Case and control DNA samples were obtained under IRB-approved protocols. Specifically for the samples from the Israeli blood bank, corresponding institutional review boards and the National Genetic Committee of the Israeli Ministry of Health approved the studies. The DNA samples from 963 prostate cancer cases were used in this study. Of these, 885 cases presented at Memorial Sloan-Kettering Cancer Center (MSKCC) with histologically confirmed prostate cancer and report all four grandparents were from Eastern Europe and Jewish. An additional 78 cases from Montreal, a Canadian metropolitan area, for whom both parents were of Ashkenazi ancestry were included. These patients were treated for prostate cancer at one of the three McGill University affiliated hospitals: the Royal Victoria and Montreal General Hospital sites of the McGill University Health Center and the Jewish General Hospital. Control DNA was collected from 1854 healthy men in New York and Israel – 419 participants in New York Cancer Project (Mitchell et al, 2004
), 194 samples from the National Laboratory for the Genetics of Israeli Populations (NLGIP) (www.tau.ac.il/medicine/NLGIP/nlgip.htm
), and 1241 healthy individuals from the Israeli Blood Bank. All controls self-report that all four grandparents are of Ashkenazi ancestry. These samples have been previously described (Kirchhoff et al, 2004
; Shifman et al, 2008
; Tischkowitz et al, 2008
). The cases range in age from 26 to 94 (mean 68, s.d., 8.3). The controls range in age from 18 to 98 (mean 46, s.d., 15.2).
A total of 29 SNPs of interest were identified based on previous reports of association with prostate cancer risk from recent genome-wide association studies (GWAS) and other studies (). Most of these SNPs were selected on the basis of being reported in one of the GWAS papers as being significantly associated with prostate cancer risk. We also included numerous SNPs at 8q24 that were discovered in follow-up studies of this locus after its initial identification by linkage and association. Finally, we also included a SNP (rs7008482) reported as a prostate cancer risk SNP in the African-American population to see if this SNP had an effect in the Ashkenazi population despite not being associated in other European populations studied.
Known prostate cancer risk SNPs successfully tested in this study
Samples from MSKCC, McGill University, the NY Cancer Project, and the NLGIP were genotyped using the Sequenom MassArray technology at MSKCC. This includes all cases and 31% of the controls. We designed two multiplex assays to genotype all 29 SNPs using Assay Design software (Sequenom, San Diego, CA, USA). PCR amplification and extension were performed using Sequenom iPLEX Gold reagents as per the manufacturer's protocol and analysed on the Sequenom MassARRAY system (Sequenom). Genotypes were called using the Typer 4.0 software package (Sequenom).
For quality control on the Sequenom data, we first manually inspected the cluster plots. Then, the data was processed with PLINK (Purcell et al, 2007
). In all, 112 individuals with more than 20% missing data were removed. All SNPs had <20% missing data and showed no significant deviation from Hardy–Weinberg equilibrium in controls (P
>0.01; ). Six SNPs had significant differences in genotype calling rate between cases and controls (P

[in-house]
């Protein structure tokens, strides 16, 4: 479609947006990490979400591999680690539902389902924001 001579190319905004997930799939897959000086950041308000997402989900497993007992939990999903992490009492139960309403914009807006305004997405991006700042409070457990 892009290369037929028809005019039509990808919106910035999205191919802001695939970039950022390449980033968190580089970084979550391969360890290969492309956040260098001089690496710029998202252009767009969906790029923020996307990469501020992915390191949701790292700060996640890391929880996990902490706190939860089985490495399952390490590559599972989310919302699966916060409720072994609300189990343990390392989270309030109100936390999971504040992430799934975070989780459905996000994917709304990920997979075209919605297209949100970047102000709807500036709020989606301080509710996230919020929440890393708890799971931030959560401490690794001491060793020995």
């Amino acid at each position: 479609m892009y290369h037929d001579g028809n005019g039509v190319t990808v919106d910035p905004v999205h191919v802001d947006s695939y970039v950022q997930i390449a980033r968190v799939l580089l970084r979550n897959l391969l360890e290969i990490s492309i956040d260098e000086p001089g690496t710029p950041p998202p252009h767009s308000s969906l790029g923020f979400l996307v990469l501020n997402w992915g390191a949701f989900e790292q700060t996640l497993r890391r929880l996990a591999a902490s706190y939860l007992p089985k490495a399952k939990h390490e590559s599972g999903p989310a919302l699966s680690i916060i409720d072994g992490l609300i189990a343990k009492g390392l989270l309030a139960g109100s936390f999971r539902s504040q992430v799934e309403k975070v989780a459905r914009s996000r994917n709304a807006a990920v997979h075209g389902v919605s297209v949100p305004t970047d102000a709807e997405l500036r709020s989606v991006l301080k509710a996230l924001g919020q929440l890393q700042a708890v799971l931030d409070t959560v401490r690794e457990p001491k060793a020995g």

<0.01; FDR<0.05) and were therefore removed from further consideration.
Genotype counts and deviation from Hardy–Weinberg equilibrium stratified by disease status and source study
The controls from the Israeli blood bank were processed separately as they were initially genotyped genome wide as part of a separate study not related to cancer. These samples were fully anonymised immediately after collection and subsequently genomic DNA was extracted from blood samples by using the Nucleon kit (GE Healthcare, Piscataway, NJ, USA). The samples were genotyped on the Illumina HumanOmni1-Quad arrays (Illumina, San Diego, CA, USA) according to manufacturer's specifications under protocols approved by the Institutional Review Board of the North Shore-LIJ Health System. SNPs were filtered on the following bases: call rate <98%, minor allele frequency <0.02 and Hardy–Weinberg exact test P
<0.000001. The samples were filtered based on cryptic identity and first- or second-degree relatedness using pairwise identity-by-decent (IBD) estimation (PI_HAT >0.20) in PLINK with 128
403 LD pruned (r2
>0.2) genome-wide SNPs and population stratification using Principal Component Analysis with Ancestry Informative Markers specific for the AJ population.
Of the 23 SNPs that passed quality control from the Sequenom genotyping, 20 were directly genotyped on the Illumina chip. The remaining three SNPs were analysed only with the data from the Sequenom genotyping. Association analysis was performed in PLINK using logistic regression. Regression was performed twice, once without an adjustment for age and once with an adjustment for age of either diagnosis (cases) or sample collection (controls). Multiple testing was accounted for by holding the false discovery rate to be 5% using the Benjamini–Hochberg procedure (Benjamini and Hochberg, 1995
To compute the power to detect association for each SNP, we assumed the previously reported odds ratio (OR), allele frequencies in our control population, and a sample size based on the number of successfully genotyped cases and controls. We used a previously reported method to compute the power at a significance level of 0.05 (Klein, 2007
As a reference population of non-Ashkenazi white Americans, we used the GWAS data from the CGEMS Prostate Cancer GWAS – Stage 1 – PLCO (phs000207.v1.p1) in dbGaP (http://www.ncbi.nlm.nih.gov/gap
), removing duplicate individuals. To test for the heterogeneity of the OR between the CGEMS data and our data, we used the Breslow–Day test as implemented in PLINK.